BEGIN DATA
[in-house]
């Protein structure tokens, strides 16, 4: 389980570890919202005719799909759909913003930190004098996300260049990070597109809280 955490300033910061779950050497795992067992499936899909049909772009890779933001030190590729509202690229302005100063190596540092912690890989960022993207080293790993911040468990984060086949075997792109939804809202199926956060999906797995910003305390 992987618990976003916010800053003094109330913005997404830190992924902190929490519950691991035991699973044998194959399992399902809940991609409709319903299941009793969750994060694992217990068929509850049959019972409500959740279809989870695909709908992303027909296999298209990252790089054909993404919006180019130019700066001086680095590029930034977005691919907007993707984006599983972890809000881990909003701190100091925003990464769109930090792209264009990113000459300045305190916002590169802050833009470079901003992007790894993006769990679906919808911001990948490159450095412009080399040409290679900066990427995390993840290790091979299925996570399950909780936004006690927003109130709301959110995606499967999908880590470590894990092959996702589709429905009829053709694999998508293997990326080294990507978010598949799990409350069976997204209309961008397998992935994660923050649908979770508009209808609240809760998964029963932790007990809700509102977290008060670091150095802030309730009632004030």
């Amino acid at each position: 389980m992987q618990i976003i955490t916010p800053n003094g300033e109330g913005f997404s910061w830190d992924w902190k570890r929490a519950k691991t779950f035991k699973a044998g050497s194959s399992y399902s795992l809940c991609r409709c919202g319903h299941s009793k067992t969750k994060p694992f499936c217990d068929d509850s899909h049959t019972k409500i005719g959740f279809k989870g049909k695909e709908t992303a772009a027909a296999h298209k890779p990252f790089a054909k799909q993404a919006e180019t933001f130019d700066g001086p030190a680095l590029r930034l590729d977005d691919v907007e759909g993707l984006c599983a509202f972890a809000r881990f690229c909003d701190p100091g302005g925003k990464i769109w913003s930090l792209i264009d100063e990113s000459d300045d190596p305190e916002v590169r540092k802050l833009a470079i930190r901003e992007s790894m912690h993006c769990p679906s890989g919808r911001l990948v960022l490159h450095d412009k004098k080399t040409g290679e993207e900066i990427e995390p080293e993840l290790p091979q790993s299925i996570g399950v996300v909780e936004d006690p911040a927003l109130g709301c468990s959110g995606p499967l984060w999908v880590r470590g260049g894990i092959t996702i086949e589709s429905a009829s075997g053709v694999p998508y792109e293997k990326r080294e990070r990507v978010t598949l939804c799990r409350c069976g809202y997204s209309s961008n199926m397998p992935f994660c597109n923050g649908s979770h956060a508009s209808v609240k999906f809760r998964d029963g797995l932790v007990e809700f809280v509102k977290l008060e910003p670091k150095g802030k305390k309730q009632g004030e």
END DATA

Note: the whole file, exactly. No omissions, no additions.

[in-house]
């Protein structure tokens, strides 16, 4: 389980570890919202005719799909759909913003930190004098996300260049990070597109809280 955490300033910061779950050497795992067992499936899909049909772009890779933001030190590729509202690229302005100063190596540092912690890989960022993207080293790993911040468990984060086949075997792109939804809202199926956060999906797995910003305390 992987618990976003916010800053003094109330913005997404830190992924902190929490519950691991035991699973044998194959399992399902809940991609409709319903299941009793969750994060694992217990068929509850049959019972409500959740279809989870695909709908992303027909296999298209990252790089054909993404919006180019130019700066001086680095590029930034977005691919907007993707984006599983972890809000881990909003701190100091925003990464769109930090792209264009990113000459300045305190916002590169802050833009470079901003992007790894993006769990679906919808911001990948490159450095412009080399040409290679900066990427995390993840290790091979299925996570399950909780936004006690927003109130709301959110995606499967999908880590470590894990092959996702589709429905009829053709694999998508293997990326080294990507978010598949799990409350069976997204209309961008397998992935994660923050649908979770508009209808609240809760998964029963932790007990809700509102977290008060670091150095802030309730009632004030």
């Amino acid at each position: 389980m992987q618990i976003i955490t916010p800053n003094g300033e109330g913005f997404s910061w830190d992924w902190k570890r929490a519950k691991t779950f035991k699973a044998g050497s194959s399992y399902s795992l809940c991609r409709c919202g319903h299941s009793k067992t969750k994060p694992f499936c217990d068929d509850s899909h049959t019972k409500i005719g959740f279809k989870g049909k695909e709908t992303a772009a027909a296999h298209k890779p990252f790089a054909k799909q993404a919006e180019t933001f130019d700066g001086p030190a680095l590029r930034l590729d977005d691919v907007e759909g993707l984006c599983a509202f972890a809000r881990f690229c909003d701190p100091g302005g925003k990464i769109w913003s930090l792209i264009d100063e990113s000459d300045d190596p305190e916002v590169r540092k802050l833009a470079i930190r901003e992007s790894m912690h993006c769990p679906s890989g919808r911001l990948v960022l490159h450095d412009k004098k080399t040409g290679e993207e900066i990427e995390p080293e993840l290790p091979q790993s299925i996570g399950v996300v909780e936004d006690p911040a927003l109130g709301c468990s959110g995606p499967l984060w999908v880590r470590g260049g894990i092959t996702i086949e589709s429905a009829s075997g053709v694999p998508y792109e293997k990326r080294e990070r990507v978010t598949l939804c799990r409350c069976g809202y997204s209309s961008n199926m397998p992935f994660c597109n923050g649908s979770h956060a508009s209808v609240k999906f809760r998964d029963g797995l932790v007990e809700f809280v509102k977290l008060e910003p670091k150095g802030k305390k309730q009632g004030e």